Here is a note from our pastor who has been in Kenya for the past two weeks. A little background ~ the orphans he refers to are students at Lanet Umoja Primary School. Most of these children have lost their parents due to the HIV/AIDS virus, but instead of becoming available for adoption, they usually wind up living with family members where they are often treated like serfs.
All the students have three month-long school vacations during the growing and harvesting seasons to help in the family garden. If a child is orphaned, they go home to a life of labor and hunger. They usually receive whatever is leftover in their home - whether it's food, clothing or a place to sleep. The teachers at Lanet Umoja Primary School established "Everyone's Child" in 2006 to help orphaned students who were going to be away from school for a month by collecting clothing, food and incidentals for these kids. The end of the term is carried out with a day they now call "Everyone's Child" where [many] speeches are made and the orphaned children are given packages to bring home.
Here is what our pastor, Fr. Paul Stewart had to say about this term's closing ceremonies:
“We have been traveling all around Kenya, and it is becoming apparent to me that the focus for “Everyone's Child” is these orphans. Nowhere do they get the care that they receive here in Lanet. At the school closing ceremonies today members of the church brought bags of food for them to take home on holiday, and a collection was also taken for “Everyone's Child” to take care of the needs of these kids. Parents, teachers and students contributed to the cause. After the long, drawn out hours of closing ceremonies the orphans were treated to a full meal at the church. They sat on the stage in the backyard where the church is being built, and we all spent time talking with them. Bless the Lord, nothing feels better than helping these children feel they are loved.”
This past year has been an exciting one for Everyone's Child, Inc. We started the year with several goals and managed to achieve some very important objectives.
In the beginning of 2010 the Board of Directors decided that our first priority was to continue caring for the 600 students in Kenya who benefit daily from the Orphan Feeding Program. Throughout the year we were able to sustain this program by raising between $600 and $700 each month. In addition, EC made donations to earthquake victims in Haiti, students in Jamaica, and the building of a secondary school in Kenya.
Our second priority this year has been to work toward the completion of a borehole in Kampi ya moto, Kenya. Ruth presented the need for potable drinking water at Rotary Clubs in the USA and in Kenya. A sponsor from the Christian Broadcasting Network in Virginia expressed an interest in contributing funds, and Rotary Clubs in Nakuru, Kenya and Hagerstown, MD are currently considering a matching grant to raise funds to complete this project. Ruth’s presentations were aided by a new DVD produced by Micah Dudash at Many Mountains Studios in Vermont. Micah and his wife Kelly also spent many hours designing a logo and a creating a brand package for EC.
Several fundraisers were held throughout the year, allowing EC to raise $25,000. Dinners were held, coffee breaks were sponsored at rest areas on I-89 (Vermont’s interstate highway), coin banks were placed strategically around the region, computers were donated to students and schools, and several table presentations were made at the University of Vermont. Juniper’s Fare Café, a restaurant in Waterbury, Vermont, began donating a portion of their daily proceeds to EC, giving their clients an opportunity to have a “meal with a mission”.
This past year more students from the USA and Kenya became involved in the “Messages of Mercy” writing program, sending expressive letters to each other across the world. A middle school language teacher in central Vermont confirmed that the best writing she had ever seen from her students came from this writing program.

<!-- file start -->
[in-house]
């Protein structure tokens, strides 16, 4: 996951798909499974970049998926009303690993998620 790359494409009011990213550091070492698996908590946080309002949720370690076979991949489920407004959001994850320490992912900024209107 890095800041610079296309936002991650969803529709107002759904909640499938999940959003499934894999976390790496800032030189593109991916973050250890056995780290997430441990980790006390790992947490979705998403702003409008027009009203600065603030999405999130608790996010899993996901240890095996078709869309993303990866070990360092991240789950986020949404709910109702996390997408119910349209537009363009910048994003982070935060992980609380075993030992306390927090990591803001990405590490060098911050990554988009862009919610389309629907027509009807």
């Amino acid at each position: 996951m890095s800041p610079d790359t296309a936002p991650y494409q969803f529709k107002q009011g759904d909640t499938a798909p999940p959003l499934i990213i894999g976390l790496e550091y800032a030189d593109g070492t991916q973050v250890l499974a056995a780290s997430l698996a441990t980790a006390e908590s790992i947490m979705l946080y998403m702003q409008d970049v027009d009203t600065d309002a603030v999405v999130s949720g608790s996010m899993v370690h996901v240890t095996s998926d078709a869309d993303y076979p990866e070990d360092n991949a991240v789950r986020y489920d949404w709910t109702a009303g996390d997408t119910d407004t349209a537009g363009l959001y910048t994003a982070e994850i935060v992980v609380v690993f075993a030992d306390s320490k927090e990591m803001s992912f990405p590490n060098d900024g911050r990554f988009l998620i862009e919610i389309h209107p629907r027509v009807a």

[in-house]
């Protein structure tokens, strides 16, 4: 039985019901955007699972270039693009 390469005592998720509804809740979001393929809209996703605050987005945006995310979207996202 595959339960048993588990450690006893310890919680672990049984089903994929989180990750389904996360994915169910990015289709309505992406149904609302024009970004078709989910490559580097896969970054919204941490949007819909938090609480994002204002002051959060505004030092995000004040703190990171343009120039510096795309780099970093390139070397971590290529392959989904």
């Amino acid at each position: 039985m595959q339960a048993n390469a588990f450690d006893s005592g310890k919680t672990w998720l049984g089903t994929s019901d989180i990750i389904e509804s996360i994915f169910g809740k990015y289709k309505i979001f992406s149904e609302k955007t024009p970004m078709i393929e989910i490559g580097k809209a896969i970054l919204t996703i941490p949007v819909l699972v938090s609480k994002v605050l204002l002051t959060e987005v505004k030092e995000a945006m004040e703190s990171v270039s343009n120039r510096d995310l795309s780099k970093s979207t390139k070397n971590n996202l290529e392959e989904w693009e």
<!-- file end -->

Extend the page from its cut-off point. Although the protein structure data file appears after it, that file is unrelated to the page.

Some American students also became involved in fundraising efforts. Two elementary school sisters invited family and friends over one wintry evening to learn about EC. They baked up a storm and raised over $200 for the Orphan Feeding Program.
Another middle school student decided that she could save pennies in a jar. Within a year’s time she had saved $50, which she donated to EC.
The stories don’t end there. Toward the end of the year, a Vermont high school senior came up with an innovative fundraising idea. He called it “Walk 4 Water”; an event that simulated the journey of a Kenyan child for their daily provision of water. Thirty people walked for a total of two miles on a rainy Saturday morning with buckets and water carriers, filling their containers at a nearby river, and raising over $700 and a lot of awareness about the plight of African children who have no choice but to use contaminated water every day.
Of all of our accomplishments, the one that we are the happiest about is that all of these funds are now tax-deductible, as our 501(c)(3) status was granted in September of this year!
2010 ended with EC’s second annual Kenyan medical clinics. American doctors and nurses worked alongside clinicians from the Kenyan Ministry of Health, diagnosing and treating over 1200 patients within a four-day span. At the close of the clinics it was clear that the greatest value of these clinics was the AIDS screening, education and worm medications that the ministry provided. Additionally, some important connections were made with provincial administrators who want to see clinics built in areas where residents have few opportunities for prenatal care and immunizations.
2011 presents new goals and objectives. We need to continue caring for the students who rely on us for their daily provision of food. We are still waiting to dig and complete the well digging project in Kampi ya moto. We want to construct an orphanage and a medical clinic in Lanet Umoja, and we also want to raise funds to complete the building of a secondary school just outside of Nakuru. In other parts of the world, our hope is to continue supporting students in Jamaica, who struggle to receive an education in one of the poorer parts of the island. We also hope to conduct medical clinics in India where we have connections with people who run an orphanage for school-aged boys and girls. We would also like to continue our contributions to schoolchildren in Haiti.
We at Everyone's Child realize that none of these accomplishments from this past year could have happened without the support of our donors, and for that we want to express our deepest appreciation. Their contributions have helped to make a difference in the lives of hundreds of school children in developing nations. We are all changing a generation through education, one student at a time.